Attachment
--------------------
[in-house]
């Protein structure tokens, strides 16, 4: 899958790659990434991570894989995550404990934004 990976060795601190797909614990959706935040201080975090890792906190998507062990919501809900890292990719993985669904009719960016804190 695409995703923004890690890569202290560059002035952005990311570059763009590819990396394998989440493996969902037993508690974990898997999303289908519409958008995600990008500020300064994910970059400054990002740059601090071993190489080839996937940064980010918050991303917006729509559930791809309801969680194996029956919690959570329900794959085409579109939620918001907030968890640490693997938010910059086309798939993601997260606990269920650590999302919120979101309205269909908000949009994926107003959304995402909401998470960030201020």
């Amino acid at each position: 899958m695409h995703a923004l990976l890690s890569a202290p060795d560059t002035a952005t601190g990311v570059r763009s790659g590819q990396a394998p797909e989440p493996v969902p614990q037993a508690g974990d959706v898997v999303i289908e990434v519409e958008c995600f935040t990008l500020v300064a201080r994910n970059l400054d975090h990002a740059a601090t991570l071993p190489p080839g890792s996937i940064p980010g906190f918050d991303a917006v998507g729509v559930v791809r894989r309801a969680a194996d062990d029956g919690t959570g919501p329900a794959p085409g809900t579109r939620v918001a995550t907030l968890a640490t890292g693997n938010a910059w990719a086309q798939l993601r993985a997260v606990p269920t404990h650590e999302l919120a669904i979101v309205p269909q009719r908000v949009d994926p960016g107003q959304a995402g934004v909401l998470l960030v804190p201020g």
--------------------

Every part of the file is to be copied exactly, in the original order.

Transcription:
[in-house]
């Protein structure tokens, strides 16, 4: 899958790659990434991570894989995550404990934004 990976060795601190797909614990959706935040201080975090890792906190998507062990919501809900890292990719993985669904009719960016804190 695409995703923004890690890569202290560059002035952005990311570059763009590819990396394998989440493996969902037993508690974990898997999303289908519409958008995600990008500020300064994910970059400054990002740059601090071993190489080839996937940064980010918050991303917006729509559930791809309801969680194996029956919690959570329900794959085409579109939620918001907030968890640490693997938010910059086309798939993601997260606990269920650590999302919120979101309205269909908000949009994926107003959304995402909401998470960030201020």
């Amino acid at each position: 899958m695409h995703a923004l990976l890690s890569a202290p060795d560059t002035a952005t601190g990311v570059r763009s790659g590819q990396a394998p797909e989440p493996v969902p614990q037993a508690g974990d959706v898997v999303i289908e990434v519409e958008c995600f935040t990008l500020v300064a201080r994910n970059l400054d975090h990002a740059a601090t991570l071993p190489p080839g890792s996937i940064p980010g906190f918050d991303a917006v998507g729509v559930v791809r894989r309801a969680a194996d062990d029956g919690t959570g919501p329900a794959p085409g809900t579109r939620v918001a995550t907030l968890a640490t890292g693997n938010a910059w990719a086309q798939l993601r993985a997260v606990p269920t404990h650590e999302l919120a669904i979101v309205p269909q009719r908000v949009d994926p960016g107003q959304a995402g934004v909401l998470l960030v804190p201020g």